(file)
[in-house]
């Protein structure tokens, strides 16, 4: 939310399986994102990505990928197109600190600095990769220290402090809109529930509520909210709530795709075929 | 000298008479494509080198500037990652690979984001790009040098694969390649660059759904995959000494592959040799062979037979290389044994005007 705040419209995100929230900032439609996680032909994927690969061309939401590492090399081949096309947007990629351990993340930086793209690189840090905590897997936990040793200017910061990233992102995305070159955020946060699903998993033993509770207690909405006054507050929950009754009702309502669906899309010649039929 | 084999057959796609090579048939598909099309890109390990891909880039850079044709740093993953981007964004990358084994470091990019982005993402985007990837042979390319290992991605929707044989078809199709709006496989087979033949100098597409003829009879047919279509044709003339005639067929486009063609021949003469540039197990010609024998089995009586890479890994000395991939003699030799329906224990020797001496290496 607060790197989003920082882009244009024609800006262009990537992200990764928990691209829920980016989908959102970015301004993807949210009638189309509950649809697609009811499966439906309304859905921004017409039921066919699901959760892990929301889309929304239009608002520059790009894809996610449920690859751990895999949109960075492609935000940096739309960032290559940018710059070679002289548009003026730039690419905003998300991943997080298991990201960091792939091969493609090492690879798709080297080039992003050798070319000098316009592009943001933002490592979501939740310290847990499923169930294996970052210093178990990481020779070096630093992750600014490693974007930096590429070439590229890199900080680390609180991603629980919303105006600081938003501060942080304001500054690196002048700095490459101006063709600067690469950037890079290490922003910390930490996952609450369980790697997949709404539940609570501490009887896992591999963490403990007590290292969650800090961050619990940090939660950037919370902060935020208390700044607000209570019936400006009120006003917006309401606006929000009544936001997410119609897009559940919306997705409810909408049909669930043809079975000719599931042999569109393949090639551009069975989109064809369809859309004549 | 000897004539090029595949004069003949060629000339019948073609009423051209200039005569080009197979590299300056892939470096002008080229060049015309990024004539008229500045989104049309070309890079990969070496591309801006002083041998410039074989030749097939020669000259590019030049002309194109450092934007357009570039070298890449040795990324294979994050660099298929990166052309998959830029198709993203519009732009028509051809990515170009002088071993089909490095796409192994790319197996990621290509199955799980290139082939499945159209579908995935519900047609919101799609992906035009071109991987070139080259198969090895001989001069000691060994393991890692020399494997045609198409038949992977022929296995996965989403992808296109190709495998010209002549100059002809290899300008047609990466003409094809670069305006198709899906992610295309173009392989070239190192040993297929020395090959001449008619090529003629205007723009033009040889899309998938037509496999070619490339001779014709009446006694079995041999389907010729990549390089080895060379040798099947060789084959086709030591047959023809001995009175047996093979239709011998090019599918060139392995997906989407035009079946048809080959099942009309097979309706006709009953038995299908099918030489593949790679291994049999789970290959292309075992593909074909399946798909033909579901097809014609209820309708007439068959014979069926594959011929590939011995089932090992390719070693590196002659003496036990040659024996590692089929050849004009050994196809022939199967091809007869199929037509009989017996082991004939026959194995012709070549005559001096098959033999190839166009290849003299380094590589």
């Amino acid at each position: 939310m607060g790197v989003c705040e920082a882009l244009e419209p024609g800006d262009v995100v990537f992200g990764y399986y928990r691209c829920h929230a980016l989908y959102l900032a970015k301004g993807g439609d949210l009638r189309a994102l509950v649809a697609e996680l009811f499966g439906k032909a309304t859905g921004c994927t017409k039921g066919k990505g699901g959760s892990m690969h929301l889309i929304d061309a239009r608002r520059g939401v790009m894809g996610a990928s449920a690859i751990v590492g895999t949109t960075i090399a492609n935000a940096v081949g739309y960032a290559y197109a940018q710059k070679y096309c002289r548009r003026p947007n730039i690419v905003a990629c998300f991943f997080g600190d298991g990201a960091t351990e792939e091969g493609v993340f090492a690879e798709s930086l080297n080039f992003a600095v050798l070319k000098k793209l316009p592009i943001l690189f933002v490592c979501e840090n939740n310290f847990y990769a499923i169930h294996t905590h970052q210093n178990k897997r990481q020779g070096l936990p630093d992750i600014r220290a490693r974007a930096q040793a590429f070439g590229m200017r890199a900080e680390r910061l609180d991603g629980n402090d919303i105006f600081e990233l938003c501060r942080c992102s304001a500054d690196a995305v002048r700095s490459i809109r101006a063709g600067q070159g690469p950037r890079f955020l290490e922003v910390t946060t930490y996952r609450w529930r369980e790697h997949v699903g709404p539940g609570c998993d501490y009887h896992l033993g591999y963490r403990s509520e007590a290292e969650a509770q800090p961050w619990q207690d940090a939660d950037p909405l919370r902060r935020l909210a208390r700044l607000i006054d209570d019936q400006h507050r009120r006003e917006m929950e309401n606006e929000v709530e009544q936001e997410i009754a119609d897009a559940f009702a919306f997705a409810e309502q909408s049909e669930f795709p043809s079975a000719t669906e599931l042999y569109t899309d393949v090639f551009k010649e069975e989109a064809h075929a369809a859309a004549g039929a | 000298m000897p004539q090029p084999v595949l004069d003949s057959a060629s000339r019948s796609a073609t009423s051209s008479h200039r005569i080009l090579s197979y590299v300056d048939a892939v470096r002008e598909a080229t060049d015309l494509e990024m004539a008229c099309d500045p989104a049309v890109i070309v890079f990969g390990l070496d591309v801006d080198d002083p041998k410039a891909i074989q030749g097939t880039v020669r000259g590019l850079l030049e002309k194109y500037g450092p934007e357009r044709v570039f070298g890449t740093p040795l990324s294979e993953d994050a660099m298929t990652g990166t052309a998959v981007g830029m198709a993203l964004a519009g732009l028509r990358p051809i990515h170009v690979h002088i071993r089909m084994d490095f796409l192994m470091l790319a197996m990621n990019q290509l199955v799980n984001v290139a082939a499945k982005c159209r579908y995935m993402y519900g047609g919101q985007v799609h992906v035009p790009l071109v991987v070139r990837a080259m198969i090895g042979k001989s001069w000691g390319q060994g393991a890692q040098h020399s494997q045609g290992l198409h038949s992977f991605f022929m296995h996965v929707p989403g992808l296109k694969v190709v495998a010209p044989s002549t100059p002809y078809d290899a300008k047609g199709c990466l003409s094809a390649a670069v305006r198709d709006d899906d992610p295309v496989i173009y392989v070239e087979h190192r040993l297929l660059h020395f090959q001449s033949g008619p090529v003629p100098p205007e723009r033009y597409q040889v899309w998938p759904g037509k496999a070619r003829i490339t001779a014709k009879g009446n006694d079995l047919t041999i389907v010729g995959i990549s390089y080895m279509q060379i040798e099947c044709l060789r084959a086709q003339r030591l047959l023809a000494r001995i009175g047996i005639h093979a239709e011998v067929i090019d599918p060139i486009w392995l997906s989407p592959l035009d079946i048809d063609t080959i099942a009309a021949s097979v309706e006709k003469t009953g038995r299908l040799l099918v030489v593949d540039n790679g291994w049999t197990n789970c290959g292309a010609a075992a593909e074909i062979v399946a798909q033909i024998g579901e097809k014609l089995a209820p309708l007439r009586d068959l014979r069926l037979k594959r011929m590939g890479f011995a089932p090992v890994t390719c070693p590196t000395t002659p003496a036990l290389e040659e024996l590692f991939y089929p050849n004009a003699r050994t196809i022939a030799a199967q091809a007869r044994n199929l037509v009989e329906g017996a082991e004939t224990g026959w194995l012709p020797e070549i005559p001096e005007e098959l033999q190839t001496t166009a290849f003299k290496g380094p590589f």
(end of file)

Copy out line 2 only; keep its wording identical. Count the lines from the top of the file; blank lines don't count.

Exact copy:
């Protein structure tokens, strides 16, 4: 939310399986994102990505990928197109600190600095990769220290402090809109529930509520909210709530795709075929 | 000298008479494509080198500037990652690979984001790009040098694969390649660059759904995959000494592959040799062979037979290389044994005007 705040419209995100929230900032439609996680032909994927690969061309939401590492090399081949096309947007990629351990993340930086793209690189840090905590897997936990040793200017910061990233992102995305070159955020946060699903998993033993509770207690909405006054507050929950009754009702309502669906899309010649039929 | 084999057959796609090579048939598909099309890109390990891909880039850079044709740093993953981007964004990358084994470091990019982005993402985007990837042979390319290992991605929707044989078809199709709006496989087979033949100098597409003829009879047919279509044709003339005639067929486009063609021949003469540039197990010609024998089995009586890479890994000395991939003699030799329906224990020797001496290496 607060790197989003920082882009244009024609800006262009990537992200990764928990691209829920980016989908959102970015301004993807949210009638189309509950649809697609009811499966439906309304859905921004017409039921066919699901959760892990929301889309929304239009608002520059790009894809996610449920690859751990895999949109960075492609935000940096739309960032290559940018710059070679002289548009003026730039690419905003998300991943997080298991990201960091792939091969493609090492690879798709080297080039992003050798070319000098316009592009943001933002490592979501939740310290847990499923169930294996970052210093178990990481020779070096630093992750600014490693974007930096590429070439590229890199900080680390609180991603629980919303105006600081938003501060942080304001500054690196002048700095490459101006063709600067690469950037890079290490922003910390930490996952609450369980790697997949709404539940609570501490009887896992591999963490403990007590290292969650800090961050619990940090939660950037919370902060935020208390700044607000209570019936400006009120006003917006309401606006929000009544936001997410119609897009559940919306997705409810909408049909669930043809079975000719599931042999569109393949090639551009069975989109064809369809859309004549 | 000897004539090029595949004069003949060629000339019948073609009423051209200039005569080009197979590299300056892939470096002008080229060049015309990024004539008229500045989104049309070309890079990969070496591309801006002083041998410039074989030749097939020669000259590019030049002309194109450092934007357009570039070298890449040795990324294979994050660099298929990166052309998959830029198709993203519009732009028509051809990515170009002088071993089909490095796409192994790319197996990621290509199955799980290139082939499945159209579908995935519900047609919101799609992906035009071109991987070139080259198969090895001989001069000691060994393991890692020399494997045609198409038949992977022929296995996965989403992808296109190709495998010209002549100059002809290899300008047609990466003409094809670069305006198709899906992610295309173009392989070239190192040993297929020395090959001449008619090529003629205007723009033009040889899309998938037509496999070619490339001779014709009446006694079995041999389907010729990549390089080895060379040798099947060789084959086709030591047959023809001995009175047996093979239709011998090019599918060139392995997906989407035009079946048809080959099942009309097979309706006709009953038995299908099918030489593949790679291994049999789970290959292309075992593909074909399946798909033909579901097809014609209820309708007439068959014979069926594959011929590939011995089932090992390719070693590196002659003496036990040659024996590692089929050849004009050994196809022939199967091809007869199929037509009989017996082991004939026959194995012709070549005559001096098959033999190839166009290849003299380094590589």